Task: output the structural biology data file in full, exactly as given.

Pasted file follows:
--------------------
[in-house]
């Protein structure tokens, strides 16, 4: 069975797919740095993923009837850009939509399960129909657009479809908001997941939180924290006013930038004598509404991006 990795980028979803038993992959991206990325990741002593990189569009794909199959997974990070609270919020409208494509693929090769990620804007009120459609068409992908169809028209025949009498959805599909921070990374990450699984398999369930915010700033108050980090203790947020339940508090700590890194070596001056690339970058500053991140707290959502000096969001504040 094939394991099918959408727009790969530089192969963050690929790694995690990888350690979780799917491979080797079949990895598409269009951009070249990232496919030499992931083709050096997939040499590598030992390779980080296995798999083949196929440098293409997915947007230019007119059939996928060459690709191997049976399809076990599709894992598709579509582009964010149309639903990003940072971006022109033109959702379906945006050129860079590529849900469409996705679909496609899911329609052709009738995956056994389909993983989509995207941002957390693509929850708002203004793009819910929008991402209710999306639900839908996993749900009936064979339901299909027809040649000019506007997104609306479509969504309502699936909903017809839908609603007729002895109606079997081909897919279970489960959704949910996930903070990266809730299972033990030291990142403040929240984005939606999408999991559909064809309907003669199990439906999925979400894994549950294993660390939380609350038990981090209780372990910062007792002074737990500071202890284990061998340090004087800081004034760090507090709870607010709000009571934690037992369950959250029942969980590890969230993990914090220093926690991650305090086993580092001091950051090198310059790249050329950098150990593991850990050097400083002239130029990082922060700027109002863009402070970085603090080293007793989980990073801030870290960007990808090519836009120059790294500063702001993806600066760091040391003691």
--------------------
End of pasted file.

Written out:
[in-house]
């Protein structure tokens, strides 16, 4: 069975797919740095993923009837850009939509399960129909657009479809908001997941939180924290006013930038004598509404991006 990795980028979803038993992959991206990325990741002593990189569009794909199959997974990070609270919020409208494509693929090769990620804007009120459609068409992908169809028209025949009498959805599909921070990374990450699984398999369930915010700033108050980090203790947020339940508090700590890194070596001056690339970058500053991140707290959502000096969001504040 094939394991099918959408727009790969530089192969963050690929790694995690990888350690979780799917491979080797079949990895598409269009951009070249990232496919030499992931083709050096997939040499590598030992390779980080296995798999083949196929440098293409997915947007230019007119059939996928060459690709191997049976399809076990599709894992598709579509582009964010149309639903990003940072971006022109033109959702379906945006050129860079590529849900469409996705679909496609899911329609052709009738995956056994389909993983989509995207941002957390693509929850708002203004793009819910929008991402209710999306639900839908996993749900009936064979339901299909027809040649000019506007997104609306479509969504309502699936909903017809839908609603007729002895109606079997081909897919279970489960959704949910996930903070990266809730299972033990030291990142403040929240984005939606999408999991559909064809309907003669199990439906999925979400894994549950294993660390939380609350038990981090209780372990910062007792002074737990500071202890284990061998340090004087800081004034760090507090709870607010709000009571934690037992369950959250029942969980590890969230993990914090220093926690991650305090086993580092001091950051090198310059790249050329950098150990593991850990050097400083002239130029990082922060700027109002863009402070970085603090080293007793989980990073801030870290960007990808090519836009120059790294500063702001993806600066760091040391003691």